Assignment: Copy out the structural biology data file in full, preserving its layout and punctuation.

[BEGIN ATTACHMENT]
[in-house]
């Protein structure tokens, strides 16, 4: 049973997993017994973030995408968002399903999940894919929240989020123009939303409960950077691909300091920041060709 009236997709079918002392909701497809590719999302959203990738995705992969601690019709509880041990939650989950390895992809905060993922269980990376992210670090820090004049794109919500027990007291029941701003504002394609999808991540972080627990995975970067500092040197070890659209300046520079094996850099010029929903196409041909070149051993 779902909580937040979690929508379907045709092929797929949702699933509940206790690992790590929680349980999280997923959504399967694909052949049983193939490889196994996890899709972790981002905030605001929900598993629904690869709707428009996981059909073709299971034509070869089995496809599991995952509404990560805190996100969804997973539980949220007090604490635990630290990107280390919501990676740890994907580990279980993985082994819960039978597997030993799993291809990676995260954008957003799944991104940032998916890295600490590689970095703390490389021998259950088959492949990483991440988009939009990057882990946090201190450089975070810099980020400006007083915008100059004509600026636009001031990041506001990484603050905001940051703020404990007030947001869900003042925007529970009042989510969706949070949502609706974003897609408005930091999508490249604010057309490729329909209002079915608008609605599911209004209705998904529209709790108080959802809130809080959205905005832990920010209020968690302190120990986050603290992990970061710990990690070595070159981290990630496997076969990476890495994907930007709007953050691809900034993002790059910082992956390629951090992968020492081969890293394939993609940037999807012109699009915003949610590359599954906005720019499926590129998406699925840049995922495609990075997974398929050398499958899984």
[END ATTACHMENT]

[in-house]
């Protein structure tokens, strides 16, 4: 049973997993017994973030995408968002399903999940894919929240989020123009939303409960950077691909300091920041060709 009236997709079918002392909701497809590719999302959203990738995705992969601690019709509880041990939650989950390895992809905060993922269980990376992210670090820090004049794109919500027990007291029941701003504002394609999808991540972080627990995975970067500092040197070890659209300046520079094996850099010029929903196409041909070149051993 779902909580937040979690929508379907045709092929797929949702699933509940206790690992790590929680349980999280997923959504399967694909052949049983193939490889196994996890899709972790981002905030605001929900598993629904690869709707428009996981059909073709299971034509070869089995496809599991995952509404990560805190996100969804997973539980949220007090604490635990630290990107280390919501990676740890994907580990279980993985082994819960039978597997030993799993291809990676995260954008957003799944991104940032998916890295600490590689970095703390490389021998259950088959492949990483991440988009939009990057882990946090201190450089975070810099980020400006007083915008100059004509600026636009001031990041506001990484603050905001940051703020404990007030947001869900003042925007529970009042989510969706949070949502609706974003897609408005930091999508490249604010057309490729329909209002079915608008609605599911209004209705998904529209709790108080959802809130809080959205905005832990920010209020968690302190120990986050603290992990970061710990990690070595070159981290990630496997076969990476890495994907930007709007953050691809900034993002790059910082992956390629951090992968020492081969890293394939993609940037999807012109699009915003949610590359599954906005720019499926590129998406699925840049995922495609990075997974398929050398499958899984």